QUOTE OF THE WEEK
“A president who has repeatedly identified climate change as one of humanity’s most pressing dangers cannot in good conscience approve a project that — even by the State Department’s most cautious calculations — can only add to the problem.”
~ the New York Times editorial board, writing about the Keystone XL pipeline
In this issue:
- New York Times says no to Keystone XL
- Debunking Canadian propaganda about the virtues of bitumen
- Tar sands truth in Europe
- Mothers and Methodists hold funeral at TransCanada office
The Keystone XL pipeline proposal was dealt yet another blow this week when the world’s most influential newspaper decried the project as dangerous and not in keeping with U.S. President Barack Obama’s commitment to doing whatever he can to limit the impacts of climate change.
“A president who has repeatedly identified climate change as one of humanity’s most pressing dangers cannot in good conscience approve a project that — even by the State Department’s most cautious calculations — can only add to the problem,” wrote the New York Timeseditorial board on Sunday. “Saying no to the pipeline will not stop Canada from developing the tar sands, but it will force the construction of new pipelines through Canada itself. And that will require Canadians to play a larger role in deciding whether a massive expansion of tar sands development is prudent. At the very least, saying no to the Keystone XL will slow down plans to triple tar sands production from just under two million barrels a day now to six million barrels a day by 2030.”
The Times editorial was accompanied by a column from well-known columnist and author Thomas Friedman. In “No to Keystone. Yes to Crazy.”, Friedman wrote that he hopes President Obama turns down TransCanada’s proposal to build the Keystone XL pipeline across the Midwest so the “dirtiest crude” from Alberta’s tar sands can be exported to overseas markets.
Friedman added that if the president does approve the pipeline, “I hope that Bill McKibben and his 350.org coalition go crazy. I’m talking chain-themselves-to-the-White-House-fence-stop-traffic-at-the-Capitol kind of crazy, because I think if we all make enough noise about this, we might be able to trade a lousy Keystone pipeline for some really good systemic responses to climate change.”
The New York Times position comes as more analysis of the State Department’s draft Supplemental Environmental Impact Statement (SEIS) finds that it debunks many of the arguments used by the pipeline’s supporters to justify the need for the Keystone XL pipeline. Champions of Keystone XL argue that it is essential to delivering jobs, oil and energy security, but the SEIS concluded that “not building the pipeline would have almost no impact on jobs; on US oil supply; on heavy oil supply for Gulf Coast refineries; or even on the amount of oil sands extracted in Alberta.”
The draft SEIS found that Keystone XL would only create 35 permanent jobs in the U.S. and have “negligible socioeconomic impact.” What about energy security? According to the draft SEIS, “the increase in U.S. production of crude oil and the reduced U.S. demand for transportation fuels will likely reduce the demand for total U.S. crude oil imports.” Which means that if Keystone XL is denied, it “would not substantially influence the … overall volume of crude oil transported to the United States or refined in the United States.” Besides, if Keystone XL is built, the oil it ferries to the Gulf Coast will be exported overseas, not kept in America to increase so-called “energy security.”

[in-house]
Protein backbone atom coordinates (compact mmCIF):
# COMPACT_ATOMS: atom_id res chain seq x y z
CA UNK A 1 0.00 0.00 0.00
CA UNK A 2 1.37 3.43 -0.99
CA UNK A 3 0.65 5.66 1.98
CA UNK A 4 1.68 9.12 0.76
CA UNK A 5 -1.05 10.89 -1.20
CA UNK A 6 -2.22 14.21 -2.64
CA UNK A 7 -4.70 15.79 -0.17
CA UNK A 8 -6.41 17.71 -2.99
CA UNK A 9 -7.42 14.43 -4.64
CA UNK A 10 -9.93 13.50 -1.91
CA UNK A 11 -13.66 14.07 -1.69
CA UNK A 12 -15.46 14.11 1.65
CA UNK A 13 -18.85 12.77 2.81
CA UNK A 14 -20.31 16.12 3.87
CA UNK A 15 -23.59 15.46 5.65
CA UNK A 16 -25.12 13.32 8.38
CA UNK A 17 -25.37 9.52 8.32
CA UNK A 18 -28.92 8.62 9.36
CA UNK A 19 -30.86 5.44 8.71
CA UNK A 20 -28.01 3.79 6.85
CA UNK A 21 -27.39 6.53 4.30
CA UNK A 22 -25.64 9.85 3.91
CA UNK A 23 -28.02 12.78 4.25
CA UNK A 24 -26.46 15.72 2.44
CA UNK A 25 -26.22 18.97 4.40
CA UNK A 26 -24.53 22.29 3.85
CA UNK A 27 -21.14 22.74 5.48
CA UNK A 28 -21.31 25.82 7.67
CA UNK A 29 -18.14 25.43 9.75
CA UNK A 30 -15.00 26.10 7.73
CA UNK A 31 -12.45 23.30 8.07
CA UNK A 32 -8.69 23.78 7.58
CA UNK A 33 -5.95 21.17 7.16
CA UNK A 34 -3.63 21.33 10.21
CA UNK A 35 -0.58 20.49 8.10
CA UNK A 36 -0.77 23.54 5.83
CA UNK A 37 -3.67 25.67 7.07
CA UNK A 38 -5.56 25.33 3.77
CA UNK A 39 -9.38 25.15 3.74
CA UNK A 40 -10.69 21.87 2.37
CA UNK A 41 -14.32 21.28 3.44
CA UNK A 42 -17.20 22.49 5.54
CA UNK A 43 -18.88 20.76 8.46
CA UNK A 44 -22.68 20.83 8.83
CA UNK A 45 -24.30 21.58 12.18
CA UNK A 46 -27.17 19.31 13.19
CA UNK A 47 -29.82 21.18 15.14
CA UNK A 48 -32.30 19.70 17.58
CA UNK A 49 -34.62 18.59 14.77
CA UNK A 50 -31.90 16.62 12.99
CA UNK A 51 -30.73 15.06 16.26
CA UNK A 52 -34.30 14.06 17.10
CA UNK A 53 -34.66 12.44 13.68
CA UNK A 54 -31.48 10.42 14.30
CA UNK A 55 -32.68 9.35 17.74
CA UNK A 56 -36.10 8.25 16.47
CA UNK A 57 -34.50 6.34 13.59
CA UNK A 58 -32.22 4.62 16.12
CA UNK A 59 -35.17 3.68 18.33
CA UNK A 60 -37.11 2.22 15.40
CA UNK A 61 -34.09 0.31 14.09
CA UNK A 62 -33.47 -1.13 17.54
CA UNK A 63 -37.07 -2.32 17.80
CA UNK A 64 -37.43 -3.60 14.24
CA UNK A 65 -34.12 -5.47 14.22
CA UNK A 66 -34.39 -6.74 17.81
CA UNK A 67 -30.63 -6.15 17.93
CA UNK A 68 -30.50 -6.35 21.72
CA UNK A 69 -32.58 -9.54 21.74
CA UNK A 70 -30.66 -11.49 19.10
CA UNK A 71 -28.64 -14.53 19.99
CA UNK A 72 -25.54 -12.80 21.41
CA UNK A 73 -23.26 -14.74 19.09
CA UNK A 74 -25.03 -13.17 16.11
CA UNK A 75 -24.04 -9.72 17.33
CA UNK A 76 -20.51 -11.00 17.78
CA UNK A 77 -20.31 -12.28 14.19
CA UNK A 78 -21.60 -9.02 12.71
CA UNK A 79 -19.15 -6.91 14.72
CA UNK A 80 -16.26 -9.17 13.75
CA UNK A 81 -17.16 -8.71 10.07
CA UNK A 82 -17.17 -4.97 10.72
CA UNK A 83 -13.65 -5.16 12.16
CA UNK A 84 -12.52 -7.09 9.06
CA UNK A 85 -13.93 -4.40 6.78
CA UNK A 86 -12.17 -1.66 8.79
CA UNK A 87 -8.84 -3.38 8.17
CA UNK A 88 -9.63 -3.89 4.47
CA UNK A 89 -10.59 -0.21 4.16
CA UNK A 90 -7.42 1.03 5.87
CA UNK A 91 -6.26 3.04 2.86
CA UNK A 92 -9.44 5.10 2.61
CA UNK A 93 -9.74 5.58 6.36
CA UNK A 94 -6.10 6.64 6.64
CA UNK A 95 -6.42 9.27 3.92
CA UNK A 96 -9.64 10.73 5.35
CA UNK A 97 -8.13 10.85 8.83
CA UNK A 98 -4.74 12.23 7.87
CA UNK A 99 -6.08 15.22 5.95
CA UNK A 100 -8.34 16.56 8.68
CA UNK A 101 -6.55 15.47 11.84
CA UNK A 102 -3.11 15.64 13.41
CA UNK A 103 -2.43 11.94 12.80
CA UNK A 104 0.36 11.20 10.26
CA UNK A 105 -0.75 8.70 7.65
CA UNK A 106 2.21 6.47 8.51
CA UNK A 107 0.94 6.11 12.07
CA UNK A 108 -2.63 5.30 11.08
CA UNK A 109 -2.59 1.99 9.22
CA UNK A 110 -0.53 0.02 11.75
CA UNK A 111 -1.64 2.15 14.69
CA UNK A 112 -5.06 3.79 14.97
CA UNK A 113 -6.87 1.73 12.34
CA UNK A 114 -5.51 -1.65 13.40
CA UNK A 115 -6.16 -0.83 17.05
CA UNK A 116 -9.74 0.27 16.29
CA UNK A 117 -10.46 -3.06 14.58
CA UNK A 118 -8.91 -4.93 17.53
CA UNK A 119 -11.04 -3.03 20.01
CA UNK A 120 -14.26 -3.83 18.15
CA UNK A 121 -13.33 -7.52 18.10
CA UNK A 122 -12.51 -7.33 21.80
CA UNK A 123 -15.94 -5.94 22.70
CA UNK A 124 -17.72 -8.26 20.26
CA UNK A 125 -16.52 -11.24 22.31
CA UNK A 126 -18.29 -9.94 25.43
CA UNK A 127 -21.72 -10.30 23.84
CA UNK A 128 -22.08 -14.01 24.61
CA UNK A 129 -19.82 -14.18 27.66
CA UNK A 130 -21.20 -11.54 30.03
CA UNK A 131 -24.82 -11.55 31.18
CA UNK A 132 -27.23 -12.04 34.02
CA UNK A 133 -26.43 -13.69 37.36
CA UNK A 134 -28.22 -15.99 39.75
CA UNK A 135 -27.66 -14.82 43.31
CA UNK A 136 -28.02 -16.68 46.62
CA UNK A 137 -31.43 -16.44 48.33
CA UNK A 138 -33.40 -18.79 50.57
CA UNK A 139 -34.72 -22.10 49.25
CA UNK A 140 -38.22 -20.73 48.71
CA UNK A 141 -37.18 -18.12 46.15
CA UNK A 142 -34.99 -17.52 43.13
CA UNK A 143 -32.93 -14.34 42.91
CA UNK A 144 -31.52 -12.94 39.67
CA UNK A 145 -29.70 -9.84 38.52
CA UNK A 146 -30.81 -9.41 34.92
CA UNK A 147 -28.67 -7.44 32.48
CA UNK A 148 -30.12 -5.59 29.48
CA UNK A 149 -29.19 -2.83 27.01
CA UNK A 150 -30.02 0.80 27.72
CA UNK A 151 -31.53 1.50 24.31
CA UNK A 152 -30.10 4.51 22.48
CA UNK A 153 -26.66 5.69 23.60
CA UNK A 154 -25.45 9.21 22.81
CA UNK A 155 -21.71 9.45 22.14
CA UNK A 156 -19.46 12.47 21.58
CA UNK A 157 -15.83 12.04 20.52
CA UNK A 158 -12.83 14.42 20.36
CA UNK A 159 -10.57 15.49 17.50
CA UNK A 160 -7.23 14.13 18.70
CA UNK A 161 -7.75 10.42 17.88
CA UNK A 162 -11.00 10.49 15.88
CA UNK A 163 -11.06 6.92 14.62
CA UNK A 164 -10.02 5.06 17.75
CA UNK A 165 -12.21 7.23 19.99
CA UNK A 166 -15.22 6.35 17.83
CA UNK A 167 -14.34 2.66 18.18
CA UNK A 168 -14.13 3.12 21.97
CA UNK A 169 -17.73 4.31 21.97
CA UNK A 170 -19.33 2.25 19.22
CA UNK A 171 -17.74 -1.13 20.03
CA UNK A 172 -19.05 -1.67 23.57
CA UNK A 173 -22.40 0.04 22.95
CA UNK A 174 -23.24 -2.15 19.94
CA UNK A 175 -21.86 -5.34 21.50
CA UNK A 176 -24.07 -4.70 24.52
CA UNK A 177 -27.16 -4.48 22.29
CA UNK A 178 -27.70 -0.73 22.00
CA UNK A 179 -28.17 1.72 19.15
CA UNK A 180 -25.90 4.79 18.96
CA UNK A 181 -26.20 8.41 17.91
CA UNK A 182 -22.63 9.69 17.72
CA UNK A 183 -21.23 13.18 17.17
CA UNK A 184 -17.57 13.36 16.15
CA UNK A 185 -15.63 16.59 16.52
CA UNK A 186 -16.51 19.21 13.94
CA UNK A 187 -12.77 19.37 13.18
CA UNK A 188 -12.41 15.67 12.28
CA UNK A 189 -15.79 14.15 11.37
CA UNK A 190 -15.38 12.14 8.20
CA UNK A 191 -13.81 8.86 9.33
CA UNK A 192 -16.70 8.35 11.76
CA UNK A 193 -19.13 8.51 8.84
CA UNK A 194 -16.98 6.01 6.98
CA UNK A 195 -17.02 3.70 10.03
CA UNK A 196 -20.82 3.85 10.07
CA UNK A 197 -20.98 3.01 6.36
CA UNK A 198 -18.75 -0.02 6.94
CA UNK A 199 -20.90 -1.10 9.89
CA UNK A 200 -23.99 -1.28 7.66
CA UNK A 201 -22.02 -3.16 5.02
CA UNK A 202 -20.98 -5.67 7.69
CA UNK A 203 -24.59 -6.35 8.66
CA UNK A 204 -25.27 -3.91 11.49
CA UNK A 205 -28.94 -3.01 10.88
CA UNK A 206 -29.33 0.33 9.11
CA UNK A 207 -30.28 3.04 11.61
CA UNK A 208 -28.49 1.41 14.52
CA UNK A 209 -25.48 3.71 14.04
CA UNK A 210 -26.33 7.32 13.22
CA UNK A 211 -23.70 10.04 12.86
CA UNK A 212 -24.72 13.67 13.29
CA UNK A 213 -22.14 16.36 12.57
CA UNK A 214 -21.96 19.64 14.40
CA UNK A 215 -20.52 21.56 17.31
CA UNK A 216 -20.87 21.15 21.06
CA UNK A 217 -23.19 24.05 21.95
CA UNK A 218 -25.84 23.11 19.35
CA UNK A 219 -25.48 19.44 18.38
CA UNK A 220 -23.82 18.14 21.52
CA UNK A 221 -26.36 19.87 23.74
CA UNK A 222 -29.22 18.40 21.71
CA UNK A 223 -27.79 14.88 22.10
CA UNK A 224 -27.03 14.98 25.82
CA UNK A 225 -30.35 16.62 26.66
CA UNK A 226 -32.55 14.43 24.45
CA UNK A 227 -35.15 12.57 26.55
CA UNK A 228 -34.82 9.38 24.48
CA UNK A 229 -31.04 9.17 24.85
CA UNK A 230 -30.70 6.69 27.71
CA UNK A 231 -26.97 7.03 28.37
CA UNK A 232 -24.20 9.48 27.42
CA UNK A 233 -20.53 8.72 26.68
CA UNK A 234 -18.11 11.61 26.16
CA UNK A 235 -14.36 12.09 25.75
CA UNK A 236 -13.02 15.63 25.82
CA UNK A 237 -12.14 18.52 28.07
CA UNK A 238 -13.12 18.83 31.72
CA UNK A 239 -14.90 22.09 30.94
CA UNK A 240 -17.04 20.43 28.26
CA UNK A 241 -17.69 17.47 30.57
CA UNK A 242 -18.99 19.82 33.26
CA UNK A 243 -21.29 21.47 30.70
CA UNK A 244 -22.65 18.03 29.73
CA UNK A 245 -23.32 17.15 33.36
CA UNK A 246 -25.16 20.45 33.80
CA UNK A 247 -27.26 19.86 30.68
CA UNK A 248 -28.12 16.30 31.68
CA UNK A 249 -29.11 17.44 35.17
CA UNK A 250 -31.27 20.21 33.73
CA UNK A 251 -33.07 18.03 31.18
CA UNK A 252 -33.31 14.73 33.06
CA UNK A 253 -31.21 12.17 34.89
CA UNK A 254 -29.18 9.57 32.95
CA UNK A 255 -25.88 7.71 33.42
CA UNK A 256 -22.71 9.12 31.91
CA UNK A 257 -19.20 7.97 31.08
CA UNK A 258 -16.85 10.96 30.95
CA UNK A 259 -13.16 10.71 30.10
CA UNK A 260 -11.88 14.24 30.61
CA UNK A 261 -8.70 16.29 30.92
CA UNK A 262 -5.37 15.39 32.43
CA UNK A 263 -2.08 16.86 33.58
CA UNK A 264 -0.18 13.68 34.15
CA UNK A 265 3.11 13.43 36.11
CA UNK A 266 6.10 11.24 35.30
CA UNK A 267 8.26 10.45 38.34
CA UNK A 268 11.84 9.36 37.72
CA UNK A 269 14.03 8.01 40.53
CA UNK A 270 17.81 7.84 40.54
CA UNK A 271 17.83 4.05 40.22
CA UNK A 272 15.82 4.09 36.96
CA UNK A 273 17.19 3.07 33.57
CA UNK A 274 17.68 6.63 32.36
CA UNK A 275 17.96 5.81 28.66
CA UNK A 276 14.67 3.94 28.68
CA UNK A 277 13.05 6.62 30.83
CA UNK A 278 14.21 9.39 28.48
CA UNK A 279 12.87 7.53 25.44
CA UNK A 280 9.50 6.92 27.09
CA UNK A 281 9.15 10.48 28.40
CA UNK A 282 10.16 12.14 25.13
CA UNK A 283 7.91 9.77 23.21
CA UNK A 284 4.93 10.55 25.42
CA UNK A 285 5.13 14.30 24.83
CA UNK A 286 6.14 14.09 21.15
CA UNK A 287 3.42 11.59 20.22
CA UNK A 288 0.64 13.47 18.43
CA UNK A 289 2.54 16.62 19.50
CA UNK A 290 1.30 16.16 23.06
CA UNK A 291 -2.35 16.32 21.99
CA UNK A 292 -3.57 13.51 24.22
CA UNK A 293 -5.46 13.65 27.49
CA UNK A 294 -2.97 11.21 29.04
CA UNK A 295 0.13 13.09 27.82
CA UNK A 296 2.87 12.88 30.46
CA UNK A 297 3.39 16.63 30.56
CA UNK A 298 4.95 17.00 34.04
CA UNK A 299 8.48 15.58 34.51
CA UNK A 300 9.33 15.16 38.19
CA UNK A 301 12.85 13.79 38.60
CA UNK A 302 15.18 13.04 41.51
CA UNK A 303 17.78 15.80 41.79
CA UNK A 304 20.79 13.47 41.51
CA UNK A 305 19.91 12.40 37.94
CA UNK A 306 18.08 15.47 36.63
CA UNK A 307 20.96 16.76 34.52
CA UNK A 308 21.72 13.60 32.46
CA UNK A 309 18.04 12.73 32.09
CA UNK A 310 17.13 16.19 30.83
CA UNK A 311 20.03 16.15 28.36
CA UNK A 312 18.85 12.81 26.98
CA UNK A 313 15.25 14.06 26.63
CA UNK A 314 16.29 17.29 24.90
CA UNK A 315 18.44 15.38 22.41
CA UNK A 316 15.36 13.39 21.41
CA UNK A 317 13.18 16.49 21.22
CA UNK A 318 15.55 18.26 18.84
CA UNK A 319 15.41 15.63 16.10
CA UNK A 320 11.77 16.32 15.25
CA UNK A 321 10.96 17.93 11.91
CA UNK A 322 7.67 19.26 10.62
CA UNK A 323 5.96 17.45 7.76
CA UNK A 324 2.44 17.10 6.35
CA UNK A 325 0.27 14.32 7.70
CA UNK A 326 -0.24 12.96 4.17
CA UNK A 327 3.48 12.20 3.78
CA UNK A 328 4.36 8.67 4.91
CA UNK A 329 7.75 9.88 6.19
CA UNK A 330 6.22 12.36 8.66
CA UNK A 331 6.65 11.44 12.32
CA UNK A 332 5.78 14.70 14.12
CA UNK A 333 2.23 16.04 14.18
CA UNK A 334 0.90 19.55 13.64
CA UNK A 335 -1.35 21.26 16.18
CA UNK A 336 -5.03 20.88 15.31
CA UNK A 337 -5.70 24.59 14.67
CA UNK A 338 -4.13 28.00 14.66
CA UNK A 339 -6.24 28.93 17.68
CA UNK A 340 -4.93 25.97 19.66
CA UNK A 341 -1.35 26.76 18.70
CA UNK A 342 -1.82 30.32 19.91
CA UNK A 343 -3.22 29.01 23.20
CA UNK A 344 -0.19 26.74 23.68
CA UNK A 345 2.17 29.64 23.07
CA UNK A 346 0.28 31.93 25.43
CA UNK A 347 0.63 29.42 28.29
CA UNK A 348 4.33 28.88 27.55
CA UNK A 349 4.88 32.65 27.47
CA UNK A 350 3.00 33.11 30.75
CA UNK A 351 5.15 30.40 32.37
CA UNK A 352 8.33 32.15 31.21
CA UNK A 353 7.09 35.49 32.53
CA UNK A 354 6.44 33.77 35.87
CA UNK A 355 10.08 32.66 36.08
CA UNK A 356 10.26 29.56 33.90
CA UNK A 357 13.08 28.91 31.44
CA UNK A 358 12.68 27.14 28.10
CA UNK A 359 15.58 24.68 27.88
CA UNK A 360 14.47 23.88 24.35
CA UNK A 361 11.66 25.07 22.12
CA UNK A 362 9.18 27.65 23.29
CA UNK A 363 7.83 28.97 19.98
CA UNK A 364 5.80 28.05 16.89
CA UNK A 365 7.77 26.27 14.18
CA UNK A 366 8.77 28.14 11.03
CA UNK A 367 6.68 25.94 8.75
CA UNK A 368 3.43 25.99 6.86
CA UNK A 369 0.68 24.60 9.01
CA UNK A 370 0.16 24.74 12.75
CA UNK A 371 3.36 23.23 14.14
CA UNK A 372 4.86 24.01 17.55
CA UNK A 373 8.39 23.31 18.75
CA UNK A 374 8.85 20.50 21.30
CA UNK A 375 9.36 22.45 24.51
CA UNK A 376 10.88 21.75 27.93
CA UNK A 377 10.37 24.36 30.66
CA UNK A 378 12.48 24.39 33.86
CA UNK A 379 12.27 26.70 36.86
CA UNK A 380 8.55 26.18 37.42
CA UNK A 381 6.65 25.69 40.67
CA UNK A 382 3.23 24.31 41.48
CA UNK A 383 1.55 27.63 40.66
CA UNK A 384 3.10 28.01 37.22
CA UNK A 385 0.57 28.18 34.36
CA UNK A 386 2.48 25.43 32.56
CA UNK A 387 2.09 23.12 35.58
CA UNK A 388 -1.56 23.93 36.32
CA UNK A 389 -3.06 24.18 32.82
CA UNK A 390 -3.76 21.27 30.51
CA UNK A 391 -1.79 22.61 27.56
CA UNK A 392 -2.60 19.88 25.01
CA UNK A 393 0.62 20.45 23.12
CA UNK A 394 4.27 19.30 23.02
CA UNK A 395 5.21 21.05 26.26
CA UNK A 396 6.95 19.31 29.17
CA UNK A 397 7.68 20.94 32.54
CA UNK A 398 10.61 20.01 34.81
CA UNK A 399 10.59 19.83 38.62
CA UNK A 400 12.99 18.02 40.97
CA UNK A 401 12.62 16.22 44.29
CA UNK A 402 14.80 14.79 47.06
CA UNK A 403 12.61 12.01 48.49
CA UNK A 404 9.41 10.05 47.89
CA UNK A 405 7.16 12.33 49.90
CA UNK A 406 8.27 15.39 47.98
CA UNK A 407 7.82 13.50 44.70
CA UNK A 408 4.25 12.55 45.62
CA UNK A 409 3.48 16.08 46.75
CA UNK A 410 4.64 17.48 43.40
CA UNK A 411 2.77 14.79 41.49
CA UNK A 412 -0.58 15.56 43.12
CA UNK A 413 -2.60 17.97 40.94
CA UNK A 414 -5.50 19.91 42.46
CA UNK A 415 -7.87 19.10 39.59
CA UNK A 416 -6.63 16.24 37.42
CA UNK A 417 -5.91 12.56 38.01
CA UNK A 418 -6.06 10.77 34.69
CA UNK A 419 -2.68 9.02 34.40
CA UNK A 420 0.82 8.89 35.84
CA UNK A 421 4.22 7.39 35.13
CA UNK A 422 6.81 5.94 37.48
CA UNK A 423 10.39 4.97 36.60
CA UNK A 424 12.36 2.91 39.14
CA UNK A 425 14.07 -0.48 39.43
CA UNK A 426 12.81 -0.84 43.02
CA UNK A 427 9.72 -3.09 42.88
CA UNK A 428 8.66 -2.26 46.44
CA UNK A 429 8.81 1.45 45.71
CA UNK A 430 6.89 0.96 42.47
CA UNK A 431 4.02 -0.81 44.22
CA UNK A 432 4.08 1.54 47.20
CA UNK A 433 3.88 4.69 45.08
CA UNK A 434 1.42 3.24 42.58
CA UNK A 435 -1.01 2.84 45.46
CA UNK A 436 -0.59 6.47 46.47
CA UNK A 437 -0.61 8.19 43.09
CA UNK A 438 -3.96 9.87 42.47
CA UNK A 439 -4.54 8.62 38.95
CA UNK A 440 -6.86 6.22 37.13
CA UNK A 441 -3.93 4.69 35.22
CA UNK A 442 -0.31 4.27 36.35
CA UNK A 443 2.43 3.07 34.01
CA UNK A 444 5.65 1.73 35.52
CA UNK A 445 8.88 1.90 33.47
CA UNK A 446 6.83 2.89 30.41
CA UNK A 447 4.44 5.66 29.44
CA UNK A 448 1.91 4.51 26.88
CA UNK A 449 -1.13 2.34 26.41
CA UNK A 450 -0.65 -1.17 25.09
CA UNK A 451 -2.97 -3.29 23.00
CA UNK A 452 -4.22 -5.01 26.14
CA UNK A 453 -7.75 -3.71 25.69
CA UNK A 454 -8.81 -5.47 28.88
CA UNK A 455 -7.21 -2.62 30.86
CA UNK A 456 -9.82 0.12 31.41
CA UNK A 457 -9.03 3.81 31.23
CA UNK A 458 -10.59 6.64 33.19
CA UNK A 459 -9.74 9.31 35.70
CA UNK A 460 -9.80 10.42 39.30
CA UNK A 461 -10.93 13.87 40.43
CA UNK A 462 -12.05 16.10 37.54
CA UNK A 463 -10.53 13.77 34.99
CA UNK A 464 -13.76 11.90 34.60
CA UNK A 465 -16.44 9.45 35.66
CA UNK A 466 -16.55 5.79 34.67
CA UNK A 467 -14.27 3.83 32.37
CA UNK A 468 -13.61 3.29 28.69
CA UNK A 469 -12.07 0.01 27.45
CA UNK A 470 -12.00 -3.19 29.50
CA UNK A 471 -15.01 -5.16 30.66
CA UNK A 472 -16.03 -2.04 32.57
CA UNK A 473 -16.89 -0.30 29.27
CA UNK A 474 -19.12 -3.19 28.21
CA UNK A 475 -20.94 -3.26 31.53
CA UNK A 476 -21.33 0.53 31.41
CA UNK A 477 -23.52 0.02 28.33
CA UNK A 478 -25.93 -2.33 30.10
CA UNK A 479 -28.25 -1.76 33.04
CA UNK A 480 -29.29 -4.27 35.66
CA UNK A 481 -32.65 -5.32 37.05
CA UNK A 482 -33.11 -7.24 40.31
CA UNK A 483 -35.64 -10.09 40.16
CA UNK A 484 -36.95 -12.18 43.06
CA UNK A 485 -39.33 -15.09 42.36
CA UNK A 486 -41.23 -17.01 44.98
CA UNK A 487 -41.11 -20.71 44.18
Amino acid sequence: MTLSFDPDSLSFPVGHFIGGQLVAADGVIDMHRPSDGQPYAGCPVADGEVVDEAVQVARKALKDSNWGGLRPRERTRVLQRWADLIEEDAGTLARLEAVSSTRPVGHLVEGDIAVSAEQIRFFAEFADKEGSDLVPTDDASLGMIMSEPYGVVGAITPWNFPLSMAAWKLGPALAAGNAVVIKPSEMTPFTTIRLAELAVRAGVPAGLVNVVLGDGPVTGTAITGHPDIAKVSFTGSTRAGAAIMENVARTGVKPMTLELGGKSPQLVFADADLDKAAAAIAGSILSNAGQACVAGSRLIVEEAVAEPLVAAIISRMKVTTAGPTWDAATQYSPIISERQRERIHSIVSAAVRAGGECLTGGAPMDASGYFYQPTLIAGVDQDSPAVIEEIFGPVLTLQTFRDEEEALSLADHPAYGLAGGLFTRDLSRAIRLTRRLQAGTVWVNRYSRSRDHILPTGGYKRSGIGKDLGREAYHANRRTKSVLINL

The biggest criticism of the draft SEIS, however, is that the construction of the Keystone XL pipeline would have no measurable climate change impacts, because tar sands expansion would continue anyways, as producers found other ways to transport their dirty crude to market. This framing, says Pat Parenteau, an environmental law professor at Vermont Law School, is “not in keeping with the letter or the spirit” of the National Environmental Policy Act (NEPA).
According to Inside Climate News, the Environmental Protection Agency, which plays an important role in rating the performance of other agencies in performing environmental assessments under NEPA, has repeatedly urged the State Department to focus on greenhouse gas (GHG) emissions and how to offset them if Keystone were to get the green light.
“The fundamental question for State should have been, will this pipeline lead to an increase in greenhouse gas emissions?” said Danielle Droitsch, an environmental lawyer and director of the Canada project at the Natural Resources Defense Council, a leading pipeline opponent. “We don’t have to go through this circular, roundabout argument. It’s just a really, really nice way to escape doing that analysis.”
“It stands the whole concept of examining the consequences of your actions on its head, it really does,” Parenteau told Inside Climate News. “There is going to be litigation if this is approved.”
Read more on the climate impacts of the Keystone XL pipeline at Inside Climate News.
In the latest attempt to greenwash the tar sands, Canada’s Natural Resources Minister Joe Oliver has been roaming the United States trying to convince American politicians and thought leaders that Alberta’s dirty crude is a clean, responsible, sustainable – even “green” – source of energy, and that Canada’s environmental record and climate change policy are as good as it gets.
“The oil sands are a greener alternative than some other sources from around the world,” Oliver said in news conferenceafter delivering a speech touting the merits of the Keystone XL pipeline to the Chicago Council on Global Affairs. “I’m here to give you the unvarnished goods – and to let you make up your own mind about the merits of Canadian oil for America. Canada is the environmentally responsible choice for the U.S. to meet its energy needs in oil for years to come.”